The falling oil price may sound like a positive thing, but it follows a series of worrying events in global economics.
The Webb Trust essay prizewinner offers an answer.
If a government has to cut its spending, it is much better to tax the rich than starve the poor.
The retail giant was unstoppable – until this year. What happened?
Rather than reforming an unequal system that give priority to men, companies are just offering medical interventions that enable women to behave like men.
We talk to Guy Holden, vice-president and general manager of Global WorkPlace Solutions at Johnson Controls, EMEA, to find out whether businesses might benefit from this and how rapidly developing technology can enable greater flexibility of working.
The Apprentice is back for its 10th year. “You’re tired!” sums up the format, but dedicated viewers of the show won’t mind a bit.
Women now face worse gender pay discrimination during the second half of their careers.
Our understanding of empathy is pretty limited, but many figures are calling for change. Corporate culture is beginning to recognise the need to put yourself in someone else's shoes.
American banker J P Morgan argued that a company’s top brass should never earn more than 20 times what those at the bottom do. Such a ratio now sounds laughably idealistic.
A willingness to embrace change, integrate digital technologies – and most important of all – consult with the public: these are all key ingredients of a successful infrastructure project. The New Statesman speaks to Derek Holden of URS to find out more
The long-term benefits of an “infrastructure renaissance” will never be realised unless we tackle the engineering skills gap at classroom level.
Biz Stone clearly left some libertarian coding in Twitter’s DNA. Following Edward Snowden’s revelations about the NSA, Twitter could proudly say that it had not co-operated.
After excavating your mega-basement in Holland Park, it’s cheaper and easier to leave the JCB entombed down there with the pool, personal cinema and staff quarters.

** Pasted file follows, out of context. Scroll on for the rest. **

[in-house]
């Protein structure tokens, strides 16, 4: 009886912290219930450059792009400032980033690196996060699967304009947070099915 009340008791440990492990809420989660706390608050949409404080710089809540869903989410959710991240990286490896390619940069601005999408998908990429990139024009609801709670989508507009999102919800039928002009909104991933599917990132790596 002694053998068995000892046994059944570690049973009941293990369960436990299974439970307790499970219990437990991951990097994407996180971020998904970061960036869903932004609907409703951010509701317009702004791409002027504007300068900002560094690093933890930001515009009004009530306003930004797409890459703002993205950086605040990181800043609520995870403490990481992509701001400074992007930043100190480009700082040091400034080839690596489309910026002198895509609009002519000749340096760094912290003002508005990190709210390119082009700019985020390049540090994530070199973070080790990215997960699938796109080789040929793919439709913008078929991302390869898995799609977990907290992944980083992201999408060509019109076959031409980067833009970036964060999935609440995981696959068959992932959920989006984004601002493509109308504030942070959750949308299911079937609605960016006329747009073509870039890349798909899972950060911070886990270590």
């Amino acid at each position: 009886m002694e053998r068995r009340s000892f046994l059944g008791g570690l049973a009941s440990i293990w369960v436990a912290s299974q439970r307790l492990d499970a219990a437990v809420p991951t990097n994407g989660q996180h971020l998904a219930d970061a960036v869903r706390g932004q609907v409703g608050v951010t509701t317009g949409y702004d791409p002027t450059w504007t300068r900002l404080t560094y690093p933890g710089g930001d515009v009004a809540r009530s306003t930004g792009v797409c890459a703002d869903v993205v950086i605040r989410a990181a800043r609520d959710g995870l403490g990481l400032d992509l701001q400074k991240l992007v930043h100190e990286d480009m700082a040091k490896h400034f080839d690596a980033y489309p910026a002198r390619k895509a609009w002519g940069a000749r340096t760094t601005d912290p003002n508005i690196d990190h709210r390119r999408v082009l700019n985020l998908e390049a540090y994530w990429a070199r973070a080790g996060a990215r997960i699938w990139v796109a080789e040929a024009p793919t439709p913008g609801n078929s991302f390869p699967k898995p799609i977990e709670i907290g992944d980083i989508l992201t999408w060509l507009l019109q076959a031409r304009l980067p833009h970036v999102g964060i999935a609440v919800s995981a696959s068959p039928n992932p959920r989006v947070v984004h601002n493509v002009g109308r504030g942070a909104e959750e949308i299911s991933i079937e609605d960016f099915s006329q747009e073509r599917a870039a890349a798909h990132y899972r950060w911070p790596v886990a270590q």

Diversity in substance, not just in appearance, brings benefits to boards.
In 1990 it launched as a single shop; this year it posted sales of almost a billion pounds. How did a budget store flogging cheap tat grow so huge?
David Willetts talks to the New Statesman and tech experts about the practicalities of smart cities pointing out that while “technophiles” get very excited, their proliferation represents an increased risk from cyber attack.”
City & Guilds, in partnership with the New Statesman, brought industry and academia together and asked, what one thing would you do to close the skills gap by 2025?
A Financial Times columnist has written a book of financial advice for “independent women”.
Felix Martin discusses Flash Boys by the American financial writer Michael Lewis, which examines high-frequency trading (HFT).
The decline since November 2013 was the largest 3 month fall since 1992.
Progressive Media, the parent company of the New Statesman, is launching a spin-off website using data to tell stories. We're looking for a staff writer.
The country has embraced e-commerce since a series of tax reforms in the Noughties, despite stifling bureaucracy.
Companies are starting to use their cash balances in at least one useful way, to provide training programmes for able young people as an alternative to university.
Salford Business School: Celebrating the creative ingenuity of our SMEs.
Today’s bankers have replaced the excesses of the 1980s with Excel spreadsheets and PowerPoint presentations.